Date of Award
Level of Access
Master of Science (MS)
Resource Economics and Policy
James C. McConnon, Jr.
Second Committee Member
Todd M. Gabe
Third Committee Member
Gary L. Hunt
This thesis is comprised of two unique essays which investigate important regional economic development issues in the State of Maine. Many researchers and policymakers have focused their attention on the development of Maine's manufacturing sector for economic growth, but rarely address consumer spending in the state. The following two papers employ econometric methods to address two very different consumer-spending based drivers of regional economic development—cruise ship tourism and big-box retail store growth.
The first study employs econometrics to examine regional retail sales activity in Bar Harbor, and finds an effective method where secondary data can be appropriately substituted for primary data. The second study examines the impact of big-box retail presence and growth on the vibrancy of Maine's retail sector.
The cruise tourism study examines the determinants of regional retail sales activity using multiple econometric approaches, and concludes that twelfth-order seasonal differencing is the appropriate approach to addressing the issue of seasonality that occurs in regional retail sales data. Results indicate that cruise passengers are a substantial and positive driver of consumer sales in Bar Harbor.
In addition, this research provides valuable information to coastal communities on how much spending can be anticipated per cruise passenger. Also, the innovative seasonal differences econometric method developed for this study will be very useful to economic practitioners in port communities, because it allows them to use state agency sales data as a proxy for costly repeated surveys to estimate economic impacts from tourism.
The second paper extends the big-box related literature by estimating the impacts of the presence and growth of big-box retailers on the retail sectors in Maine municipalities using a variety of econometric model specifications. Additional specifications were also included to test model stability, the impacts of big-box supermarkets, and the impacts of big-box stores outside the host towns but within the trading area. This study also examines the descriptive differences between Maine "host" and non-host towns.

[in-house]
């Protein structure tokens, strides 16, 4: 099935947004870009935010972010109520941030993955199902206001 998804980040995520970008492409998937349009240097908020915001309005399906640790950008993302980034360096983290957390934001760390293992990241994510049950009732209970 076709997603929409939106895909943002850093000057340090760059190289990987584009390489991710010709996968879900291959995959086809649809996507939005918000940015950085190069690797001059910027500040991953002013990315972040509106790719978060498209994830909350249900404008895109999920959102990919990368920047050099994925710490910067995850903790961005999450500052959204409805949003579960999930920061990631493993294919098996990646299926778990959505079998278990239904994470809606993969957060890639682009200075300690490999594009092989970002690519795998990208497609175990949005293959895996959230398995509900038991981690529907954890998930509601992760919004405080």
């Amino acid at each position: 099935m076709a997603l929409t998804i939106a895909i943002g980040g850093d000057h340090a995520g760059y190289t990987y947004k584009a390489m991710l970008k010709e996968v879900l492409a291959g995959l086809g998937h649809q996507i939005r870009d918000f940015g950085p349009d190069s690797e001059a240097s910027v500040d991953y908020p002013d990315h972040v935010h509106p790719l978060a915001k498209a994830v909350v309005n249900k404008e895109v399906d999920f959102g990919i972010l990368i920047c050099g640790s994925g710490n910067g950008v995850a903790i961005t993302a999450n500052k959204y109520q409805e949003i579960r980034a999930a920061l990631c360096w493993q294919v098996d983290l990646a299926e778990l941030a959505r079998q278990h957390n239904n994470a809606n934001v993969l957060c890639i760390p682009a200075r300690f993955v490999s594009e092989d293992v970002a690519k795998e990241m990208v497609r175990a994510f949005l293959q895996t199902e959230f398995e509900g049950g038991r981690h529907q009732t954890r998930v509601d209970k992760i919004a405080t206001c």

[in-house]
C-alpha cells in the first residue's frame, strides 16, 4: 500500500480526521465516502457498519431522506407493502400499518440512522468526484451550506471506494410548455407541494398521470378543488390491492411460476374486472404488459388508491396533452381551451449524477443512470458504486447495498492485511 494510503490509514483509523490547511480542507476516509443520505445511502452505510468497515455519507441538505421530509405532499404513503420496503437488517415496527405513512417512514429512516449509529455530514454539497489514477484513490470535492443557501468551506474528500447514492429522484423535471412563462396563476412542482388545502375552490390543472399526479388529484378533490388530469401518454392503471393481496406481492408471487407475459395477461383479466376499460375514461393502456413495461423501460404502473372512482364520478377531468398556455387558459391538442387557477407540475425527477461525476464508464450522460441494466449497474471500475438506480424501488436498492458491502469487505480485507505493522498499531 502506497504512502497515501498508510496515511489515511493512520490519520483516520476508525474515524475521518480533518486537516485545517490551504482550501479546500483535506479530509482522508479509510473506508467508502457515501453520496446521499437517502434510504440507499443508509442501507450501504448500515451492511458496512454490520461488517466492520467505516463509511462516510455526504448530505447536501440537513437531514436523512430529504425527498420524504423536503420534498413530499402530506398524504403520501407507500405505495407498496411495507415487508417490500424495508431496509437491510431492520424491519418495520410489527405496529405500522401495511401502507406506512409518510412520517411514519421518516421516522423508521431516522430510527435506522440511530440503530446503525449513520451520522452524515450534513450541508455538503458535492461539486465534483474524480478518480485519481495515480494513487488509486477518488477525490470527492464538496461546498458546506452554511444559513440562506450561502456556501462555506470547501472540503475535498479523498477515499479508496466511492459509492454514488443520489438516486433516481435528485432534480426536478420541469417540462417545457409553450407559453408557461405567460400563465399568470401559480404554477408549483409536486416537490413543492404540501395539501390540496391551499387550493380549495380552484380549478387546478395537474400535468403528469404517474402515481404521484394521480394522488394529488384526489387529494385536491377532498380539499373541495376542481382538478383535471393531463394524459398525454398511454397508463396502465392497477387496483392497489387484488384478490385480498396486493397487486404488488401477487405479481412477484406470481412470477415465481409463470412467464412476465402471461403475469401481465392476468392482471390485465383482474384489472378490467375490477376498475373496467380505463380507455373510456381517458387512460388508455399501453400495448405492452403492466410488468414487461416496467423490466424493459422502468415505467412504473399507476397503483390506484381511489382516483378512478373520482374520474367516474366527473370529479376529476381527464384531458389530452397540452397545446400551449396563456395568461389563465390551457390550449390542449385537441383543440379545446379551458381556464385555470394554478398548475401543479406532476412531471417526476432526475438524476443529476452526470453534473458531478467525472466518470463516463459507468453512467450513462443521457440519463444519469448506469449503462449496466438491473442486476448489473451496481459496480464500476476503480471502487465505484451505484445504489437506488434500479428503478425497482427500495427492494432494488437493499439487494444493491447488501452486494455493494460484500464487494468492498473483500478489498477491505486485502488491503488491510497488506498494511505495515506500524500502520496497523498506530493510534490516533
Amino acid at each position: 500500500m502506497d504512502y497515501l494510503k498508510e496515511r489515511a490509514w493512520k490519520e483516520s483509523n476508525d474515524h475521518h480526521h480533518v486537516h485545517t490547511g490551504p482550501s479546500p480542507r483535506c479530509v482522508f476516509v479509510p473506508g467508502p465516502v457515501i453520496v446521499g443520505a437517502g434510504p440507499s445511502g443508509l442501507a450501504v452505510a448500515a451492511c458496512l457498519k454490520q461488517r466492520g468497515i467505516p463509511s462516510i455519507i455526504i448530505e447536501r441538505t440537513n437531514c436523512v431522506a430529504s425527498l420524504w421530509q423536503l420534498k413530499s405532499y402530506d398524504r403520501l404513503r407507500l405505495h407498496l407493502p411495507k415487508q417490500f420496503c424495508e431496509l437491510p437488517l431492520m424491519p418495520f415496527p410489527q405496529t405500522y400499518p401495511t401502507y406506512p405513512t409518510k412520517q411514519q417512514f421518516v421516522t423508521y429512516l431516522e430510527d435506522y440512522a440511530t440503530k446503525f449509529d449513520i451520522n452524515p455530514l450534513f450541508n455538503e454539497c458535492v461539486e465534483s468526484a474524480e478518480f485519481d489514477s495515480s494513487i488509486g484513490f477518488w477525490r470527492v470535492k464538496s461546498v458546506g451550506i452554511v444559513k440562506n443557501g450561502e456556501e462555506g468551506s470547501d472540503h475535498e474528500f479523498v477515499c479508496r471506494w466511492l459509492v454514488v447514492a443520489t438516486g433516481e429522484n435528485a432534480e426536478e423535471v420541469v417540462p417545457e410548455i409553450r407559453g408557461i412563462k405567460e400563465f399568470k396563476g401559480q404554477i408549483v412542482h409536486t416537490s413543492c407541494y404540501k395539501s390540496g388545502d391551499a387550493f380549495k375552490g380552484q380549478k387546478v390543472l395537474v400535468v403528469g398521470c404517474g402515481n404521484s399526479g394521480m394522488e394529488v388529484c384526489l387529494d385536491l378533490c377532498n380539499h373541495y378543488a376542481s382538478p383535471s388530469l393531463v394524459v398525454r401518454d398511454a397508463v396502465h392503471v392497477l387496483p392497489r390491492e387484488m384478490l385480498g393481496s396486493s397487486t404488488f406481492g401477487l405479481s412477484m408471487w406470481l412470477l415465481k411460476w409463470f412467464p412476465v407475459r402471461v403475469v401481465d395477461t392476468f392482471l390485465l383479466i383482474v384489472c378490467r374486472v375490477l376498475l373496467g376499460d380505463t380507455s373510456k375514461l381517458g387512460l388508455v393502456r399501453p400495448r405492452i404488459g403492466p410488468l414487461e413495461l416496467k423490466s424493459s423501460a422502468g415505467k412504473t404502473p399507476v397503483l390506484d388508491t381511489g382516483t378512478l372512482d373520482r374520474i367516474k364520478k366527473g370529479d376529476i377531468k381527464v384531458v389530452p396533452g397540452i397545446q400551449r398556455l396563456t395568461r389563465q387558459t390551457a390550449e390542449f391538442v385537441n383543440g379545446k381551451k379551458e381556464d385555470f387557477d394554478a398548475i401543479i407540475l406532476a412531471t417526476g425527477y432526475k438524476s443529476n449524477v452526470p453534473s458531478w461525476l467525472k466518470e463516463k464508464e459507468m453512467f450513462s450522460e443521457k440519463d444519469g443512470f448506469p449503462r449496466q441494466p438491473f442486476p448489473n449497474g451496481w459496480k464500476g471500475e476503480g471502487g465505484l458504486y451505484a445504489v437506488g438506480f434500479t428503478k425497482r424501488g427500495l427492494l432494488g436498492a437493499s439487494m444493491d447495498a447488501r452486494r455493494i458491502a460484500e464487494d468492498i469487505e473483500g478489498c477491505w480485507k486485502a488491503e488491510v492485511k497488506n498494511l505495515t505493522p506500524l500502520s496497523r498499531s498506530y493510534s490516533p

Utilizing econometric methods to analyze cross-sectional demographic, sales, and establishment data during the period of 2000 to 2009, this research found that the presence and growth of big-box retailers had a positive net effect on retail establishment growth in Maine. This study also found that "host" communities and "non-host" communities in Maine are very different in terms of the average size of population, taxable retail sales, and growth in the number of retail establishments. An additional significant finding is that there appears to be a "saturation point" at which the effect of an additional big-box store becomes negative, a likely result of too much competition in a community's overall retail sector.
The above findings indicate that communities without a big-box store would gain from the introduction, but communities with a large number of incumbents would actually see a reduction in net retail establishment growth by adding additional big-box stores. Therefore, a "one size fits all" approach to big-box development regulation may not be an appropriate economic development policy.
Freedman, Emily Ann, "Econometric Analyses of Two Determinants of Regional Retail Establishment Growth and Sales Activity—Cruise Tourism and Big-Box Stores" (2012). Electronic Theses and Dissertations. 1763.